As we approach the end of the year it’s important to consider how the UK is measuring up in the race to net zero by 2050. If we are to achieve these ambitions, the Government needs to take a truly holistic approach to clean energy generation, investing in a diverse array of solutions ranging from renewables to new nuclear. This is in large part why we designed our FLEX reactor – so we can be part of the solution and deliver an advanced nuclear technology that provides flexible, reliable, clean and affordable electricity.
However, there is more to decarbonising the economy than simply cleaning up electricity generation – sectors such as transport and heating need to be decarbonised too. As part of this, in recent years the discussion around hydrogen has grown ever louder. The Government’s 2020 Ten Point Plan for a Green Industrial Revolution outlines a decade-long strategy for the UK to develop a low-carbon hydrogen sector, among other goals.
Hydrogen is a clean alternative to methane (otherwise known as natural gas), and is an energy source that can be ‘burnt’ without releasing carbon dioxide. As such, it can play a crucial role in reducing the emissions of hard-to-abate sectors such as glass, steel and cement manufacture as well as heavy industry.
The energy for hydrogen production can come from a variety of resources, including biomass and renewable power. The UK is currently looking to expand all forms of hydrogen production, but is particularly focusing on expanding emission-free ‘green’ generation. Green hydrogen is produced via the electricity generated from renewables with no harmful by-products, giving it a smaller carbon footprint than methods using fossil fuels.
However, for hydrogen to be a viable alternative that can truly deliver for the UK, it needs to be produced at scale and in huge quantities. As such, the greatest challenge for the hydrogen economy today is scaling up to meet demand.
A key pathway to delivering that is for nuclear to play a central role in hydrogen production, and this is where advanced nuclear power’s role is often overlooked. Studies show that nuclear can serve as the most affordable way to produce hydrogen, making it economically competitive with natural gas.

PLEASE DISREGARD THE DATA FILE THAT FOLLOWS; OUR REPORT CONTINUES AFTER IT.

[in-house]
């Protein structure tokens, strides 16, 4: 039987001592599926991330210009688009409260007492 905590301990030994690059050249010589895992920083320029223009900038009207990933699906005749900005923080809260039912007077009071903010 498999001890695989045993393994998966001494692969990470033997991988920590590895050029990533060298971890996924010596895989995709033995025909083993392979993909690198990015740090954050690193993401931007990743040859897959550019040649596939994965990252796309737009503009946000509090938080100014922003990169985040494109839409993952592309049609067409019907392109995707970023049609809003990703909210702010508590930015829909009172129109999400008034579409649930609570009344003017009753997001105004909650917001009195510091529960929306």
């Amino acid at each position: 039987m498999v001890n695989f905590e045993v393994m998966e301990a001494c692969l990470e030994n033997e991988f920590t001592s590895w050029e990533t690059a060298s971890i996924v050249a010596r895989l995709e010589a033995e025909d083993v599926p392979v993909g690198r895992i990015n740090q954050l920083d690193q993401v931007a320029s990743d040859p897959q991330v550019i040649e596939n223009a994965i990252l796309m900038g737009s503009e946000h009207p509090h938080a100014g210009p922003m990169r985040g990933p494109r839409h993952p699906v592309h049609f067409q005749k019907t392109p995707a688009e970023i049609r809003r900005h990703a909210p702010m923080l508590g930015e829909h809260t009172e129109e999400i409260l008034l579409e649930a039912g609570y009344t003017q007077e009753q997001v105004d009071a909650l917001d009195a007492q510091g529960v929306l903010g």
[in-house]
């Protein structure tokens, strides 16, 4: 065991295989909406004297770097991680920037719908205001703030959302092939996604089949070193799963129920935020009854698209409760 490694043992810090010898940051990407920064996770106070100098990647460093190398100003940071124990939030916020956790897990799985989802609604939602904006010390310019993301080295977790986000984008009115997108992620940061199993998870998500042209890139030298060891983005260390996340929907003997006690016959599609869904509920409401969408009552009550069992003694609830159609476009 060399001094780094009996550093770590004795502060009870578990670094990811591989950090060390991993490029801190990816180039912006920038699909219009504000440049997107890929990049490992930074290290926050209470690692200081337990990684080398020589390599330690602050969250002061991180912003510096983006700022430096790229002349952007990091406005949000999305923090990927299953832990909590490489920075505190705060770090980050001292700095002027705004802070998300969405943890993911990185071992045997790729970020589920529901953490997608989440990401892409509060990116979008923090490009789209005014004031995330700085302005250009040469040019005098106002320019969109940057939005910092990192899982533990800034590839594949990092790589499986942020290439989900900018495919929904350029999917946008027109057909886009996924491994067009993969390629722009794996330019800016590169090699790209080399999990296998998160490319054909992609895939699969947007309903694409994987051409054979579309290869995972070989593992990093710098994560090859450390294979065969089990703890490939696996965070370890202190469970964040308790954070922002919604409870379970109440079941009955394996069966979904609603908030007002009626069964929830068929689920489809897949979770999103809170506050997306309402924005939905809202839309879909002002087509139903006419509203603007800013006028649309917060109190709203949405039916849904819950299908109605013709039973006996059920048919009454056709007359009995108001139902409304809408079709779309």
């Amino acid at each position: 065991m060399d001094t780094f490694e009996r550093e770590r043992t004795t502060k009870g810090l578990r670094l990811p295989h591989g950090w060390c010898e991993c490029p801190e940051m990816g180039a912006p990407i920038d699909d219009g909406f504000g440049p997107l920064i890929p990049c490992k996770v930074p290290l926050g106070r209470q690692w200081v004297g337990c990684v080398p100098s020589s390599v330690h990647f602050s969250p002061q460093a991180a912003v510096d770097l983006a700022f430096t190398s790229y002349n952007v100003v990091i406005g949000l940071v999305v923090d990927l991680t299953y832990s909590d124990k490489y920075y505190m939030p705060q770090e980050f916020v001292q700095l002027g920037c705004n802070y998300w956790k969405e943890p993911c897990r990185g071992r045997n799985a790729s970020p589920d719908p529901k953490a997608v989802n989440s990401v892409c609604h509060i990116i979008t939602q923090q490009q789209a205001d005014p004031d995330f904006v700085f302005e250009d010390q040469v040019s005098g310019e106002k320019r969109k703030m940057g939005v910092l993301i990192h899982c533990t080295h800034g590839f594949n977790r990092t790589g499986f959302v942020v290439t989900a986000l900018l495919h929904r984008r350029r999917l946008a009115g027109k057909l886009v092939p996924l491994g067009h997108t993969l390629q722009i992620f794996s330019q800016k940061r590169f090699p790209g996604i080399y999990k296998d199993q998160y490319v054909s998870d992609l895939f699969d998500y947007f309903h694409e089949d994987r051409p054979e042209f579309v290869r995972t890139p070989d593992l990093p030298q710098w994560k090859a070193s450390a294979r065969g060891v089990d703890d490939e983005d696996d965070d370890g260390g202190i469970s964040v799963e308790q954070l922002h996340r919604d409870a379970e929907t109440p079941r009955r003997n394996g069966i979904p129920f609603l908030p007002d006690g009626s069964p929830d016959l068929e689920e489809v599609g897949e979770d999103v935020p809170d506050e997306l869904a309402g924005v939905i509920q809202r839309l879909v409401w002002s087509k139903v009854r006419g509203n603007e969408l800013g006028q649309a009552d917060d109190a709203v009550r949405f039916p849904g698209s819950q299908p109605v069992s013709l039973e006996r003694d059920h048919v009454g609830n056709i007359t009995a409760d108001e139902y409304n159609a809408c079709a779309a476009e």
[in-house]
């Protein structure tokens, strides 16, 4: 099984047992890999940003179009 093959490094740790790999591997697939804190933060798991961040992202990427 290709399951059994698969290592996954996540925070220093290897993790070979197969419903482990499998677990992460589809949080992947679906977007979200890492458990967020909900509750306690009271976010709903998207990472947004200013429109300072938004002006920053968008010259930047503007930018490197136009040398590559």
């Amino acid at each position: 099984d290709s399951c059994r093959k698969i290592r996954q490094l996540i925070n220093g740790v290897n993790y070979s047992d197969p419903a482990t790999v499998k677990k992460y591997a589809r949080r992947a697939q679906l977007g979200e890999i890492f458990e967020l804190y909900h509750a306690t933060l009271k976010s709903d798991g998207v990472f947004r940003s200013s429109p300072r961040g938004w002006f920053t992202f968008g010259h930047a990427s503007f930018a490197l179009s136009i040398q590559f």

Advanced nuclear technologies therefore need to be considered as part of the solution in scaling up the hydrogen economy. Our ability to reliably produce hydrogen can help de-risk the conversion of our gas networks as well as provide a huge supply of green hydrogen for use in vital industries as they seek to reduce their carbon footprint.
We have explained elsewhere the FLEX reactor’s ability to be paired with renewable generation. However, it is also an ideal partner for hydrogen production. As well as generating electricity for conventional electrolysis, or producing heat and electricity for high-temperature electrolysis, the FLEX reactor’s 750°C output means it can also be used for more efficient thermo-chemical hydrogen processes, which will drive production costs down further.
Today, it’s clear that the world’s energy demands are expansive, yet the global production of energy is limited and security of supply is increasingly important – and all while we continue to struggle to reach our net-zero goals. To meet the UK’s domestic and industrial energy needs, we need to embrace a holistic approach to low-carbon energy generation. With its high operating temperature, the FLEX reactor is ideally placed to help produce hydrogen more efficiently than other resources, helping hard-to-abate sectors reduce emissions while also supporting key industries and the jobs they provide for decades to come.
Solar and wind power will have a key role to play in producing hydrogen, but it’s important we recognise the capacity for nuclear to deliver results in this space. We cannot afford to overlook the incredible opportunity nuclear presents to scale up the hydrogen economy.
Written by David Landon, MoltexFLEX CEO